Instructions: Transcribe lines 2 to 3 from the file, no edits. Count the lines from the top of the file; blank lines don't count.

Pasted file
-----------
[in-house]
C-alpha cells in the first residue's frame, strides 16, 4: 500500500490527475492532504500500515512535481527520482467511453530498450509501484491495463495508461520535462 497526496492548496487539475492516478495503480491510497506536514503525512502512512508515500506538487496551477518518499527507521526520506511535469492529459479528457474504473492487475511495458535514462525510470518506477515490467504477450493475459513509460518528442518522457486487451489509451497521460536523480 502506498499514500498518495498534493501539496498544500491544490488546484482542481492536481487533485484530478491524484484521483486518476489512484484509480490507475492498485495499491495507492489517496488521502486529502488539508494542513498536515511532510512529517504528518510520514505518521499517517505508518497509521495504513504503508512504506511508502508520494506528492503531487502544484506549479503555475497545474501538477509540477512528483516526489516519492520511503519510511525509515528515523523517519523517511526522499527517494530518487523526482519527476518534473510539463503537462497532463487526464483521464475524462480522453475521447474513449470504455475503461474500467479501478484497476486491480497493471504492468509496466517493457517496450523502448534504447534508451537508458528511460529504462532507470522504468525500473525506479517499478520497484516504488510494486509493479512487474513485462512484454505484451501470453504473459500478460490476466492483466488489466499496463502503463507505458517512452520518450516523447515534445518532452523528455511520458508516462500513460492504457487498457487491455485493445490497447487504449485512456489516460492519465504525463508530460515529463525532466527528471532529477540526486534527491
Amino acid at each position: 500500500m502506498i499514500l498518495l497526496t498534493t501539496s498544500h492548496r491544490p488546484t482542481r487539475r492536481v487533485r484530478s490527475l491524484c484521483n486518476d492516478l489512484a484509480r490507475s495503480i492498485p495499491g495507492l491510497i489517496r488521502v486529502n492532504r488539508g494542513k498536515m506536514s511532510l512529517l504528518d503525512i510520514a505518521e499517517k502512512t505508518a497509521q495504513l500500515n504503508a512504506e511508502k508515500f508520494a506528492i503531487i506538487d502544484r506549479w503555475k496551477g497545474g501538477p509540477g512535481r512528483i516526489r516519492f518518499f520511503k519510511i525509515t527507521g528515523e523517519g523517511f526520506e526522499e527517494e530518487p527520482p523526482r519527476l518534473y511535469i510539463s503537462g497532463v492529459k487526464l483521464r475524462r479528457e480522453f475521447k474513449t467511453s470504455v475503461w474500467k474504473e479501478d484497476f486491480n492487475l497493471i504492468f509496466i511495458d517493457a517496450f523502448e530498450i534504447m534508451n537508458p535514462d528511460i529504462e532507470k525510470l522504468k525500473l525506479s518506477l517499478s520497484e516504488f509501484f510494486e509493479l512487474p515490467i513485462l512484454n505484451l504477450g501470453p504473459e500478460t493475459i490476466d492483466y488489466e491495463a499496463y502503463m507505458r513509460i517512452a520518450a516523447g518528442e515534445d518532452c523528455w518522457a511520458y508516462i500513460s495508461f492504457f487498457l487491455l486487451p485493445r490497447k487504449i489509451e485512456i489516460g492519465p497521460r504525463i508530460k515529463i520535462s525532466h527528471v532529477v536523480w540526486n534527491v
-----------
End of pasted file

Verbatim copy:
C-alpha cells in the first residue's frame, strides 16, 4: 500500500490527475492532504500500515512535481527520482467511453530498450509501484491495463495508461520535462 497526496492548496487539475492516478495503480491510497506536514503525512502512512508515500506538487496551477518518499527507521526520506511535469492529459479528457474504473492487475511495458535514462525510470518506477515490467504477450493475459513509460518528442518522457486487451489509451497521460536523480 502506498499514500498518495498534493501539496498544500491544490488546484482542481492536481487533485484530478491524484484521483486518476489512484484509480490507475492498485495499491495507492489517496488521502486529502488539508494542513498536515511532510512529517504528518510520514505518521499517517505508518497509521495504513504503508512504506511508502508520494506528492503531487502544484506549479503555475497545474501538477509540477512528483516526489516519492520511503519510511525509515528515523523517519523517511526522499527517494530518487523526482519527476518534473510539463503537462497532463487526464483521464475524462480522453475521447474513449470504455475503461474500467479501478484497476486491480497493471504492468509496466517493457517496450523502448534504447534508451537508458528511460529504462532507470522504468525500473525506479517499478520497484516504488510494486509493479512487474513485462512484454505484451501470453504473459500478460490476466492483466488489466499496463502503463507505458517512452520518450516523447515534445518532452523528455511520458508516462500513460492504457487498457487491455485493445490497447487504449485512456489516460492519465504525463508530460515529463525532466527528471532529477540526486534527491
Amino acid at each position: 500500500m502506498i499514500l498518495l497526496t498534493t501539496s498544500h492548496r491544490p488546484t482542481r487539475r492536481v487533485r484530478s490527475l491524484c484521483n486518476d492516478l489512484a484509480r490507475s495503480i492498485p495499491g495507492l491510497i489517496r488521502v486529502n492532504r488539508g494542513k498536515m506536514s511532510l512529517l504528518d503525512i510520514a505518521e499517517k502512512t505508518a497509521q495504513l500500515n504503508a512504506e511508502k508515500f508520494a506528492i503531487i506538487d502544484r506549479w503555475k496551477g497545474g501538477p509540477g512535481r512528483i516526489r516519492f518518499f520511503k519510511i525509515t527507521g528515523e523517519g523517511f526520506e526522499e527517494e530518487p527520482p523526482r519527476l518534473y511535469i510539463s503537462g497532463v492529459k487526464l483521464r475524462r479528457e480522453f475521447k474513449t467511453s470504455v475503461w474500467k474504473e479501478d484497476f486491480n492487475l497493471i504492468f509496466i511495458d517493457a517496450f523502448e530498450i534504447m534508451n537508458p535514462d528511460i529504462e532507470k525510470l522504468k525500473l525506479s518506477l517499478s520497484e516504488f509501484f510494486e509493479l512487474p515490467i513485462l512484454n505484451l504477450g501470453p504473459e500478460t493475459i490476466d492483466y488489466e491495463a499496463y502503463m507505458r513509460i517512452a520518450a516523447g518528442e515534445d518532452c523528455w518522457a511520458y508516462i500513460s495508461f492504457f487498457l487491455l486487451p485493445r490497447k487504449i489509451e485512456i489516460g492519465p497521460r504525463i508530460k515529463i520535462s525532466h527528471v532529477v536523480w540526486n534527491v